What makes a grass, legume, or forb a grazing mainstay or just a miscellaneous forage? The answer has not changed over the years but the species have. Turnips have been used as forage for over 600 years. Lupines are mentioned often in very early literature. But their roles have changed as more knowledge about specific species is learned.

The main species used for pasture grazing are those that can provide high-yielding, high-quality forage for a major portion of the year. Many grass/legume mixtures can provide pasture for grazing from late April to early September. Some cool-season grasses can provide a growth spurt in late October. Forage managers can usually rely on good pastures for grazing for quite a while and even reap hay or silage from those same pastures when their production reaches a peak. Miscellaneous forages are used to provide grazing during parts the remaining months. Several miscellaneous forages (kale, swedes, rape, sugar beets, fodder beets, cabbages) provide grazing from September through November. Some provide grazing from July to October or November (peas, vetches, sweetclover). Some (oats, barley, wheat) can be used as pastures from June-August when some grasses are less productive. These crops, sometimes called second or secondary croppings, can be planted in summer when land is available after summer harvesting. So land resources are well used. Extending grazing into the late fall will continue to spread manure and recycle fertilizers. Some producers feel their land could be more productive if planted with a cover crop and nitrogen added back to the soil during this time. But some of the miscellaneous crops are legumes and can accomplish this (vetches, peas, sweetclover).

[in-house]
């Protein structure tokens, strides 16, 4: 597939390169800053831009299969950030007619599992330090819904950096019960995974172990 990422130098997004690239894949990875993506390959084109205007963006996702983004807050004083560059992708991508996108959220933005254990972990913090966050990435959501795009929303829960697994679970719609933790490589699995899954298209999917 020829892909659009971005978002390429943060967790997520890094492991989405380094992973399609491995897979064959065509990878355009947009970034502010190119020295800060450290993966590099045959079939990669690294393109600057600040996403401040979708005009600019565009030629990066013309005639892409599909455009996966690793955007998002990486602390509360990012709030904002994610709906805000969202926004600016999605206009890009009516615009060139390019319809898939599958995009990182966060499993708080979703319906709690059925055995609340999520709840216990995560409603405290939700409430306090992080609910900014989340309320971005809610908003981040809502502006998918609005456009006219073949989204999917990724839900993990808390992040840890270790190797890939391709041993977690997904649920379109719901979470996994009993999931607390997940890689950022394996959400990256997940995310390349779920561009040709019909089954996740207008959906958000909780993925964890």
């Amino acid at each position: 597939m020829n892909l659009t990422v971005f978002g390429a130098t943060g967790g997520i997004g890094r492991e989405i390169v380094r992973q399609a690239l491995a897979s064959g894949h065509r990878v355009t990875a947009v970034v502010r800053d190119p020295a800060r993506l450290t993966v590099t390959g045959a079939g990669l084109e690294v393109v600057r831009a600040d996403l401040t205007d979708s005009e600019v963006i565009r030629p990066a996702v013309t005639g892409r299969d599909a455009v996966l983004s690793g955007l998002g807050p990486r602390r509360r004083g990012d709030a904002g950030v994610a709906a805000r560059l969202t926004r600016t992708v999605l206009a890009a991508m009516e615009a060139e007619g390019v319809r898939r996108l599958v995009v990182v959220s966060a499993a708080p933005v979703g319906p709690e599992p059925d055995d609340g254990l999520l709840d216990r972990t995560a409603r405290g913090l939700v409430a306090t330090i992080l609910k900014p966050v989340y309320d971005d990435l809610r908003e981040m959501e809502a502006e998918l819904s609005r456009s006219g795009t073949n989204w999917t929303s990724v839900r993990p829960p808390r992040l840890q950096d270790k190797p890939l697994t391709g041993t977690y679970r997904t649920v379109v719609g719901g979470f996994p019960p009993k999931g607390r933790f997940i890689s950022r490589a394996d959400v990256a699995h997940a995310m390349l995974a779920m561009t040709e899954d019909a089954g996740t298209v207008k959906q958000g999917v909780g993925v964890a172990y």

How does the quality of miscellaneous forages compare with fresh pastures or stored feed? Some miscellaneous forages produce grazable top and root growth. But all root and tuber crops are watery and low in dry matter (8-9%). This is less than half the dry matter percentage of corn silage. But the dry matter they contain is low in fiber and highly digestible and so is relatively high in net energy per pound. Tuber and root crops are mainly carbohydrates and 12-30% protein .

Production costs for miscellaneous crops is often lower than alternatives. They are planted during after labor-intensive harvests and grazed by the animals. The grazing season for these secondary crops is short and they must be utilized when ready. Handling and storage are difficult because of the high water content (turnips, rape, cabbage). Frost can cause defoliation of some miscellaneous forages (kale). Some can be ensiled or used for hay (vetch, cereal grains, soybeans, lupines, peas).

How do livestock interact with miscellaneous forages compared with mainstsay forages? Livestock must learn to graze turnips which can be done by using strip grazing. Dislodging the roots (turnips) can be difficult in hard ground, particularly for lambs.

This objective looked at some of the comparisons between miscellaneous forages and pastures, but is unwise to compare miscellaneous forages side-by-side with pastures because they each fill a different role, period of utilization, and dynamics of the forage-livestock system. Miscellaneous forages can be an important addition to the grazing season and influence the need for stored feed when used wisely.